By the time I discovered The Wheel of Time I had been reading fantasy for several years. I had run through most of the major fantasy authors of the day: Piers Anthony, David Eddings, Terry Brooks, Raymond Feist, and Anne McCaffrey and I wanted something new. This was before the internet and online recommendations so I grabbed a book that looked interesting: The Eye of the World. I was hooked from the prologue where Lews Therin Telamon was at the end of his life after having destroyed everything that he loved and much of the world. The Eye of the World then turned into a story of a simple farmer joining his friends for a holiday celebration turned terror when Trollocs attacked and a mysterious woman in blue helped to save the day. From that point it was a fantasy love affair of nearly twenty years with this world and story that Robert Jordan (James Oliver Rigney, Jr) created and first began in 1990.
When I began reading The Wheel of Time Jordan was only 5 volumes into his long running (and uncompleted) saga and I was treated yearly for a time with new entries. A new Robert Jordan novel was an Event and a chance to marvel and wonder at what was going to happen next and when Moiraine would return to fight at Rand Al’Thor’s side once again. We knew she would. She’s a Gandalf type character. Even when I, as a reader and fan, grew frustrated with the overall lack of plot advancement, I would rather be reading a new Wheel of Time entry than not. These characters were old friends and the setting now as familiar as my childhood neighborhood. Emond’s Field was that place we all long to go back to even though we’ve changed enough that it’ll never be home again.
Jordan’s creation was never perfect and an argument could be made that with a good editor with a big red pen we could have had a truly remarkable series of 7-9 volumes rather than the series we have which features 4-5 truly special novels followed by merely good or decent novels with moments that make us gasp. The conclusion to Winter’s Heart? I had to read it three or four times it was that outstanding. I could FEEL those chapters and I needed to read them again to really live that moment again.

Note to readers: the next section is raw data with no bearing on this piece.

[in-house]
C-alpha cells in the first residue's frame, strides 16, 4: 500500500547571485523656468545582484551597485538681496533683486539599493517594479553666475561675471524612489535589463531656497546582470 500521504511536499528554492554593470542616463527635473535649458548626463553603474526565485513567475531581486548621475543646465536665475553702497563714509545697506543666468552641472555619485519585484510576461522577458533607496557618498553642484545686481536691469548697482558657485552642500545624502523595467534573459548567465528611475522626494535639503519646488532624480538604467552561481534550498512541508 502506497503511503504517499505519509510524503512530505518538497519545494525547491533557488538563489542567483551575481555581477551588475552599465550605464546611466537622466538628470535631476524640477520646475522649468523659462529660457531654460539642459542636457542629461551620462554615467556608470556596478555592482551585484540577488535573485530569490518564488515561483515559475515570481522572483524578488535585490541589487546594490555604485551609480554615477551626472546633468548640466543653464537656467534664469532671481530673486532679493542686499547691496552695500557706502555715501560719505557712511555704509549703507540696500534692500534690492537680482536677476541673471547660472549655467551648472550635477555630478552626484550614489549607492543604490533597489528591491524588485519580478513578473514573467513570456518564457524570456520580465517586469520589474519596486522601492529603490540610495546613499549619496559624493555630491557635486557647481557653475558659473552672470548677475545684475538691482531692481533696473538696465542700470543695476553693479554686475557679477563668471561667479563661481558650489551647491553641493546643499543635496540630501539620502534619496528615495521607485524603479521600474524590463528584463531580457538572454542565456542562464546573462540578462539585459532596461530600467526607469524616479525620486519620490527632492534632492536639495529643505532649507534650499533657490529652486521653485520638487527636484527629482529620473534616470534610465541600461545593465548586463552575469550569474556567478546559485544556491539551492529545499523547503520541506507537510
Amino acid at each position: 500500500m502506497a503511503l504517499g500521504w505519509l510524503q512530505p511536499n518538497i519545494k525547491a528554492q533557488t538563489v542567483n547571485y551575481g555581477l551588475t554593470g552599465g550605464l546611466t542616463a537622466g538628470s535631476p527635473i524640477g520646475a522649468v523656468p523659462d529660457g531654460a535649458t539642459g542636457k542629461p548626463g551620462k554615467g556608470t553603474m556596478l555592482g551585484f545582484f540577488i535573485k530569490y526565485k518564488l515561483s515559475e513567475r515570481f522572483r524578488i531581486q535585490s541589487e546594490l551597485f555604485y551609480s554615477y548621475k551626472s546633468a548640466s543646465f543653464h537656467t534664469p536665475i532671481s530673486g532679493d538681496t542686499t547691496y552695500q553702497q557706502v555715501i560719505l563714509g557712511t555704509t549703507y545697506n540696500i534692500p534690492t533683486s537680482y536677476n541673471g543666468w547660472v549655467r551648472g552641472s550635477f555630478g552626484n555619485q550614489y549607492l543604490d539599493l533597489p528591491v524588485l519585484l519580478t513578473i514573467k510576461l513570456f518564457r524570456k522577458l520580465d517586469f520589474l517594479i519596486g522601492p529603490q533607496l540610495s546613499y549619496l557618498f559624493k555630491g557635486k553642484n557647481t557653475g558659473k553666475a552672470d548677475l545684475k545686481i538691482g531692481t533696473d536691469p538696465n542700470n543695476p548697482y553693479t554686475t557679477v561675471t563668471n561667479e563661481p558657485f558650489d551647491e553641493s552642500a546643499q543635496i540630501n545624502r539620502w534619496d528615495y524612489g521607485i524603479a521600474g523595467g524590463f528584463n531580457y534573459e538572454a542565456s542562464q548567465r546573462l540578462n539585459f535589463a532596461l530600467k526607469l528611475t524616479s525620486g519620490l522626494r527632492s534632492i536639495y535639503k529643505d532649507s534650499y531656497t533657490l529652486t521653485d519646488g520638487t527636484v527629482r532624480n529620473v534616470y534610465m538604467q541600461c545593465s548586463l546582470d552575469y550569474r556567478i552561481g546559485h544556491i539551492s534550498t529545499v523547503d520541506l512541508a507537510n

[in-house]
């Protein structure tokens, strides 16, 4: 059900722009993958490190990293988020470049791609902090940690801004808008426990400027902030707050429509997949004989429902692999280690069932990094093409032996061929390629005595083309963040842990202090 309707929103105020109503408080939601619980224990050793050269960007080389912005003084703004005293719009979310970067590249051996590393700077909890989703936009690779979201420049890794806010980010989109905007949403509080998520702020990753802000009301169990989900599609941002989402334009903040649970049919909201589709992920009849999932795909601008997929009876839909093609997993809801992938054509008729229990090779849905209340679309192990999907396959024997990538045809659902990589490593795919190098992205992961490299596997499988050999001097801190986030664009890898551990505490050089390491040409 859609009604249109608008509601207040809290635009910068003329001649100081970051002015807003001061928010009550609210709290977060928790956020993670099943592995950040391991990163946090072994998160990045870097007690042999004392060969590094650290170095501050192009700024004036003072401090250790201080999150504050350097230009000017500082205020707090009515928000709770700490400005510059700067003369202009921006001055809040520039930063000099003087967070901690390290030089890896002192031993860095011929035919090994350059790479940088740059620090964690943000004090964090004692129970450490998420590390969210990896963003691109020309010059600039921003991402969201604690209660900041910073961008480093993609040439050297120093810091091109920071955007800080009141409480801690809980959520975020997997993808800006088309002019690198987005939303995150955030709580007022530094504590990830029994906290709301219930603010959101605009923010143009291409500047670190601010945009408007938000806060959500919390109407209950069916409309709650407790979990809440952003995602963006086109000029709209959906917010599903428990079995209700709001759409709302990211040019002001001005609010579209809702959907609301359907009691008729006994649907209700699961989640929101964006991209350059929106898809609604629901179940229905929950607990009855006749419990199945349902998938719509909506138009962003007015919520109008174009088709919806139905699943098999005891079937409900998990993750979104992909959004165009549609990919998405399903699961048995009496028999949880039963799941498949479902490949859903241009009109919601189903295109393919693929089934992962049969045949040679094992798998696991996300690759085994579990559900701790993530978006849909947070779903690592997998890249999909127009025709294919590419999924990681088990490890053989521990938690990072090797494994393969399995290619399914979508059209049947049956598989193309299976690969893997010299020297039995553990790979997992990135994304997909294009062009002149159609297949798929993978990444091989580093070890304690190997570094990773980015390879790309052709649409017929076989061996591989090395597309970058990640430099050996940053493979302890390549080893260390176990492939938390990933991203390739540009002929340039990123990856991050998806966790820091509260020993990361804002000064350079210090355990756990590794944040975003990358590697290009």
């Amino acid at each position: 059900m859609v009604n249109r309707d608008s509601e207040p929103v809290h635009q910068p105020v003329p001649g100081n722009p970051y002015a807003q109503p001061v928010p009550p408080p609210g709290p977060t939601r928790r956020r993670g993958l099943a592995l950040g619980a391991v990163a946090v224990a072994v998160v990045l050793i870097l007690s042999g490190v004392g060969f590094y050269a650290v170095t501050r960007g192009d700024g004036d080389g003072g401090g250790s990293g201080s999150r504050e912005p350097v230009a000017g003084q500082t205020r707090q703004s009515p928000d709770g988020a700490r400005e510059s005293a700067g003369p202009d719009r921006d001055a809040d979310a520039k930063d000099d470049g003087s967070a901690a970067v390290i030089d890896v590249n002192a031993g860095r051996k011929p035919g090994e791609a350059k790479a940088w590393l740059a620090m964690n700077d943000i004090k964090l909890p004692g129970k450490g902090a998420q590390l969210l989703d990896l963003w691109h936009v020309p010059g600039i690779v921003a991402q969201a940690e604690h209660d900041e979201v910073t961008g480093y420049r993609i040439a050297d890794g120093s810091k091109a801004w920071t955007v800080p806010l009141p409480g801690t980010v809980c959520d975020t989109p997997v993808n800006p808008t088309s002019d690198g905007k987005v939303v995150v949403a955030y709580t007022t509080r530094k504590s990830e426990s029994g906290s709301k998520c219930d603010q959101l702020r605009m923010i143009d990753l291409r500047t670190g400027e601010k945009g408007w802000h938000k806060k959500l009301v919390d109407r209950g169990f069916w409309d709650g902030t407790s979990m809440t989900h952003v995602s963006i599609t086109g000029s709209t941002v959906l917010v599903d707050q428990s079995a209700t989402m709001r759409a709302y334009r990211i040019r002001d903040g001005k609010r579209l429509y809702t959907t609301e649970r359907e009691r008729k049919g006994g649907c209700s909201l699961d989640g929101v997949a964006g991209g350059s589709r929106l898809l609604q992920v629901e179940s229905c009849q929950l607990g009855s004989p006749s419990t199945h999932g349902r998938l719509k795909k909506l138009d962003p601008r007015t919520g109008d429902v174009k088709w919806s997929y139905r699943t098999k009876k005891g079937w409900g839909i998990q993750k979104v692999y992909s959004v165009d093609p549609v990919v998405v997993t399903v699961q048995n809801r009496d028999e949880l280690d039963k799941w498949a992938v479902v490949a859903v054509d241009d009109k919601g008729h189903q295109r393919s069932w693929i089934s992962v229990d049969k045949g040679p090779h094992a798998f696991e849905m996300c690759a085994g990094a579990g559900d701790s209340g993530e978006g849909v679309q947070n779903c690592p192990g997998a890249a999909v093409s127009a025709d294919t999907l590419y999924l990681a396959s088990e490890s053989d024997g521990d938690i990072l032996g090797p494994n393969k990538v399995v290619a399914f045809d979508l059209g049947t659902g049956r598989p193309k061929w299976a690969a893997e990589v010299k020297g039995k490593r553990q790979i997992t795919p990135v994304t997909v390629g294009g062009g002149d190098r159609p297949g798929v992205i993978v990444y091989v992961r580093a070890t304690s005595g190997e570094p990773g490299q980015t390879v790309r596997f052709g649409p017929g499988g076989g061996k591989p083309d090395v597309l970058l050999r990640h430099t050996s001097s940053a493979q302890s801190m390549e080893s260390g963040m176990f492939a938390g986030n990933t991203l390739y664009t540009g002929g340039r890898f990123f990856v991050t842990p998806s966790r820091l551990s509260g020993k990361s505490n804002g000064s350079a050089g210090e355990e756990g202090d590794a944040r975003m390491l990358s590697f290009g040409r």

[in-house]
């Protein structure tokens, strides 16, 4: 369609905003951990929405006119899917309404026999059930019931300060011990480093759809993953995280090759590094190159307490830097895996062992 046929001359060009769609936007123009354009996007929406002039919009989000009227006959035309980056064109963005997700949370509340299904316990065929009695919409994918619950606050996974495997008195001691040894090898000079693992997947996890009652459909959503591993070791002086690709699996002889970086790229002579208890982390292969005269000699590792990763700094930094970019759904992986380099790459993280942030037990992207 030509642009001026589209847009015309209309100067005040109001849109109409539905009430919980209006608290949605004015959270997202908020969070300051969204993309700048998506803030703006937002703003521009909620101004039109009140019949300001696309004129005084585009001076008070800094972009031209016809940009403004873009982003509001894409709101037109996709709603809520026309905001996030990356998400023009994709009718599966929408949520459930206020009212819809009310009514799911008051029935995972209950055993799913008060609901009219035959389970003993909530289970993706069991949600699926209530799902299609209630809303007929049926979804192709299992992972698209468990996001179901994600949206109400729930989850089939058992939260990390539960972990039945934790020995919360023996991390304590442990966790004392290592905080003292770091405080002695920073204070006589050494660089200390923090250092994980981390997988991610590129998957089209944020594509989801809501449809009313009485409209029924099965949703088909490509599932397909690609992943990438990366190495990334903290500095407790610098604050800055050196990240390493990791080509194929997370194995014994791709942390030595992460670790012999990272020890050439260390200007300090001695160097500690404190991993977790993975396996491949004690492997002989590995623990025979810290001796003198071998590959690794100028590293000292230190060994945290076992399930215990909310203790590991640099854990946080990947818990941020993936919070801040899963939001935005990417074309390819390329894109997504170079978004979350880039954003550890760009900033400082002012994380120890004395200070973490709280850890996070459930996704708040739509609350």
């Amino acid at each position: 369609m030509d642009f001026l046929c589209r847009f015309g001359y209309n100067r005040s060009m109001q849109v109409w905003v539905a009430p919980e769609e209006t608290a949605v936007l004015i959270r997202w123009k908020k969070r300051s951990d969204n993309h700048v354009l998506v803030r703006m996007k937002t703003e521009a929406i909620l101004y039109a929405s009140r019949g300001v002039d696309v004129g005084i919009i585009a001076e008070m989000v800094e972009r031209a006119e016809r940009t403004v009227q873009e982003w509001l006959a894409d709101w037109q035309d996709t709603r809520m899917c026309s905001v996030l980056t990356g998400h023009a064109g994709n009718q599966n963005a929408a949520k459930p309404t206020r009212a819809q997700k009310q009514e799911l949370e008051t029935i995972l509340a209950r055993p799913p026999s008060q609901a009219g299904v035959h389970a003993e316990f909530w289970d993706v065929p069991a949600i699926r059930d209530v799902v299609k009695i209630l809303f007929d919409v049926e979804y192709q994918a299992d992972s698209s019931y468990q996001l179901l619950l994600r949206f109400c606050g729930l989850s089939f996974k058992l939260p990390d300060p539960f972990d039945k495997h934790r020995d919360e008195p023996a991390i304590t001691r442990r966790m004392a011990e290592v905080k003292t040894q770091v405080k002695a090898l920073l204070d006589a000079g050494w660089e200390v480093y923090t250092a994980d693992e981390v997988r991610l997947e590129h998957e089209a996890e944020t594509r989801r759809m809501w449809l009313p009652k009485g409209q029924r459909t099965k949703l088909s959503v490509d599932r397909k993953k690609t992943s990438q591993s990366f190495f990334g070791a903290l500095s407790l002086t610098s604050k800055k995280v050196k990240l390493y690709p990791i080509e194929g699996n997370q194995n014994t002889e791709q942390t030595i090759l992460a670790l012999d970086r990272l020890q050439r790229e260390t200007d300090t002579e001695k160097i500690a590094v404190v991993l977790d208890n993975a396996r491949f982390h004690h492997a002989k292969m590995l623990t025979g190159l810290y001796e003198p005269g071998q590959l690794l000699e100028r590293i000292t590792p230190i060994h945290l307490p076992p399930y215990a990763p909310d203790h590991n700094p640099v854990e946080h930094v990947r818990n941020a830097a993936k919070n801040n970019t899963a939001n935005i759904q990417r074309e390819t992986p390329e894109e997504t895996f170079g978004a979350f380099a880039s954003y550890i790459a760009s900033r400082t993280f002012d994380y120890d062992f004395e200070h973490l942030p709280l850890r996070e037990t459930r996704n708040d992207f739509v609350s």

As I mentioned earlier, though, I would rather read what I would consider a “sub par” effort than no effort at all because all of it builds this world which loomed so large in my fantasy landscape.
It may not be possible to overstate the importance of Robert Jordan in my fantasy reading history. He looms large over everybody else. I had been previously hooked on Eddings and Feist, but not like I was on Robert Jordan’s work. Robert Jordan cast a large shadow over fantasy in my high school and college years and though I have since discovered author fantasists like George R. R. Martin, Scott Lynch, Steven Erikson, Melanie Rawn, Robin Hobb, Brandon Sanderson...it is still Robert Jordan that looms the largest and that I would come back to time and time again to rediscover his story and to read the newest entry in The Wheel of Time. Part of me wishes that we really would get Wheel of Time: Volume 38 – Nyneave Tugs Her Braid. The other part wants to see how Jordan would end it. Tarmon Gaidon.
Reportedly Jordan was working on what was intended to be the final volume of The Wheel of Time before he died. A Memory of Light. Somehow that title seems even more apt now than it did when that working title was first announced a year or two ago. Also reportedly, Robert Jordan had revealed the salient plot points of the novel to his wife and family.
Whether A Memory of Light is finished by a friend or family member, or if another author will finish the novel based on RJ’s notes...it doesn’t really matter. The Creator has passed. A simple listing of those salient plot points and ending would more than suffice, but knowing what happens next seems like such a small thing knowing that Robert Jordan has died from complications from his disease. For the last couple of years Jordan and his cousin Wilson had been posting updates on Dragonmount about the status of RJ’s health. Recently the prognosis seemed promising, that Jordan might actually beat this thing. Forget the books, I wanted Jordan to beat it for himself and for his family. I only hope that nothing was left unsaid and that there will be peace within his family after this passing.
I never met Robert Jordan or had any sort of interaction with the man, but from everything I had heard RJ was a kind and generous man and willing to take time for his fans.
Number me with Robert Jordan’s fans.